Twitter Buttons

Saturday, June 30, 2012

CAL FIRE Camping Fire Safety Tips

 Sacramento – For many, the 4th of July signals the start of summer and time for fun family outings and
vacations, especially camping. 

However, with hot and dry conditions, summer is also the time for wildfires.
CAL FIRE would like to remind all campers and outdoor enthusiasts to keep these summer time safety tips
in mind while enjoying the great outdoors.
 
Fire safety plays an important role outdoors, especially when it comes to campfires and outdoor cooking. If  left unattended and not properly extinguished, campfires can produce a wildfire. 

Campfires can also be extremely dangerous for children:  Children should never be allowed to play around campfires or outdoor cooking appliances. Devastating burn injuries are all too common when these safety rules are not followed. 

In addition, it is important to use flammable liquids (lighter fluid, kerosene, propane) and related appliances safely. Just a little forethought could protect you and your family. 

CAL FIRE offers the following safety tips for outdoor recreation, cooking and camping: 

Obtain a campfire permit before starting any campfire. 
  • Use only approved and established campgrounds and campfire rings. 
  • Locate the campfire a safe distance away from tents, trees, or buildings.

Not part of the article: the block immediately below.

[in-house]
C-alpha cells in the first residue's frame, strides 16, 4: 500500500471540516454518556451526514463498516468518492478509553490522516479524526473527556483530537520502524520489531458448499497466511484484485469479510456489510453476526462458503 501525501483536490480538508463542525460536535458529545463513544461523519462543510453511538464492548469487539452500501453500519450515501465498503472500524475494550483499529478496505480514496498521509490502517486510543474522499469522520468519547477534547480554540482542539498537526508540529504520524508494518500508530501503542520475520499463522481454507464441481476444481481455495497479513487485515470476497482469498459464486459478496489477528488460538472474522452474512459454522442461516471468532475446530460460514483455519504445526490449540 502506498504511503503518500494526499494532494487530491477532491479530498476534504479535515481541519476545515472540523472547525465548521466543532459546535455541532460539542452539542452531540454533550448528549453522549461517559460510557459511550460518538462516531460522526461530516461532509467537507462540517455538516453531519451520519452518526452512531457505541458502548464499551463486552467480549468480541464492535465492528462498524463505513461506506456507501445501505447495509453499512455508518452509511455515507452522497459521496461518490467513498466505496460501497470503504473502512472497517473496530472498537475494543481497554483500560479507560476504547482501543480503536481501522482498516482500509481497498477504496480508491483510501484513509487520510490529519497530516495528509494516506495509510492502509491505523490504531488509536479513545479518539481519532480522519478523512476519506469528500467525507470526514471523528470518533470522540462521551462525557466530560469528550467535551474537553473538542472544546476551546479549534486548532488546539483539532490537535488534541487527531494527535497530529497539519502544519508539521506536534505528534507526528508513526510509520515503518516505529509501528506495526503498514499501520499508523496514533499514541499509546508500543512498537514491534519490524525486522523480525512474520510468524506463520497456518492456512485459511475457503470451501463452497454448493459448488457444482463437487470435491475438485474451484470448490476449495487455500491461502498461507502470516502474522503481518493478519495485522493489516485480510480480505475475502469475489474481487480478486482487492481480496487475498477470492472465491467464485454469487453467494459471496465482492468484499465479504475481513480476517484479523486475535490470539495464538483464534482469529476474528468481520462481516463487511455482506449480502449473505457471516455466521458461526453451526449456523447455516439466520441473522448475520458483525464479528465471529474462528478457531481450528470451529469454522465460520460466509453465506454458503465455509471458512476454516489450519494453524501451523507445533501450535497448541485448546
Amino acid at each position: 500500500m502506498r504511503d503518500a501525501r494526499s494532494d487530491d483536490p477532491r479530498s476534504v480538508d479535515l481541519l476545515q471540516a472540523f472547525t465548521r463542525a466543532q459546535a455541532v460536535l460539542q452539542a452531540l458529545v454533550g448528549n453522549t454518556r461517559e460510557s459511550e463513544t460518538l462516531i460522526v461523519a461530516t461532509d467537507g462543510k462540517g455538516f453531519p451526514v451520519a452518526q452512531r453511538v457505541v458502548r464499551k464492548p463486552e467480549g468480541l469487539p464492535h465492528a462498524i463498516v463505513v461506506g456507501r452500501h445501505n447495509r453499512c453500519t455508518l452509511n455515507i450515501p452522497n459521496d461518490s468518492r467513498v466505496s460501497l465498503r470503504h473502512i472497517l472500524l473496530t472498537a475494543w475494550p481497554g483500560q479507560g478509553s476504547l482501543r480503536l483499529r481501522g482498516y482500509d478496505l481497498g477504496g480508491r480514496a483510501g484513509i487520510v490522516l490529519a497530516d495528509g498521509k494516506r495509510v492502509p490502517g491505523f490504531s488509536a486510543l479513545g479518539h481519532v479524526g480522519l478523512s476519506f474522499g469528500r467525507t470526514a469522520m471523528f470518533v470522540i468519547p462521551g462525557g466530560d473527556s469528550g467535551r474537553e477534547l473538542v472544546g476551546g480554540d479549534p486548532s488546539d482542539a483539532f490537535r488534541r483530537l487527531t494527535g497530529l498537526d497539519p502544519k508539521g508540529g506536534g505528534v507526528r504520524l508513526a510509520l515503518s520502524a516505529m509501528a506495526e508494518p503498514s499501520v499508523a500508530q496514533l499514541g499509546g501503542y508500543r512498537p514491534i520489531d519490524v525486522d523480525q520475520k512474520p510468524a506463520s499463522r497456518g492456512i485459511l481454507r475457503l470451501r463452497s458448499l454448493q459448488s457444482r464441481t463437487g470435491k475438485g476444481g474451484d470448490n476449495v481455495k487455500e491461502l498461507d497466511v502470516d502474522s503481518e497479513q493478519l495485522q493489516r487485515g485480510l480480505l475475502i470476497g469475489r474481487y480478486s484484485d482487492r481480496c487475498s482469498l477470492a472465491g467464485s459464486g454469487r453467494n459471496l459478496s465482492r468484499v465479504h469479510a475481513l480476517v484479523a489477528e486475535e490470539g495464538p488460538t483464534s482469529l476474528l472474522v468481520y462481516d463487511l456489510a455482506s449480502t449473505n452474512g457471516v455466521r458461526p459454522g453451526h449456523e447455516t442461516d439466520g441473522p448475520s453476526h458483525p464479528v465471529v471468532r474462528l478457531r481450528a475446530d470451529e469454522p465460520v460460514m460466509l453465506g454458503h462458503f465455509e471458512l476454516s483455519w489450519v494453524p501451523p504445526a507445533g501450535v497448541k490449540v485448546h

• Clear the area around your campfire down to soil for 5 feet in all directions. 
  • Teach everyone “stop, drop, and roll”. 
  • Use electric or battery lights in RVs. 
  • When using a propane appliance, light a match before turning on the gas. 
  • Store flammable liquids away from your tent or RV, and away from open flames. 
  • Use flammable liquids only for their intended purpose. 
  • Never let children use or play with lighter fluid or have them start a campfire. 
  • Clear vegetation from around the tent for at least 3 feet. 
  • Keep lanterns and open flames outside of the tent. 
  • Completely extinguish fires, and turn off all lanterns and stoves, before going to bed. 
When it comes to firewood, don’t forget to buy it where you burn it. By burning firewood where you buy
it, you can eliminate the chance of spreading nonnative pests and diseases from one area to another. This is
an important step in preserving and protecting our natural resources.

Have a safe summer and prevent fires and injuries to your family.

For more camping safety and campfire tips, visit: www.fire.ca.gov.

California Fire News 2012 
-

Obama: "Employ All Resources to Fight Colorado Wildfires"


WASHINGTON, June 30, 2012 - As President Barack Obama thanked firefighters and volunteers, and met with impacted families in wildfire-devastated areas in and around Colorado Springs, Colo., yesterday, he also vowed to marshal all federal resources -- including military -- to combat the fires.


Click photo for screen-resolution image
Air Force Senior Airman Dustin Johannsen and Senior Airman Barry Logan pull a flame retardant filler hose from a Modular Airborne Fire Fighting System-equipped C-130 aircraft at Peterson Air Force Base, Colo., June 29, 2012. The airmen are part of the interagency mission to fight devastating wildfires in Colorado. MAFFS-equipped aircraft are capable of carrying 3,000 gallons of flame retardant and can disperse it in five seconds. U.S. Air Force photo by Tech. Sgt. Thomas J. Doscher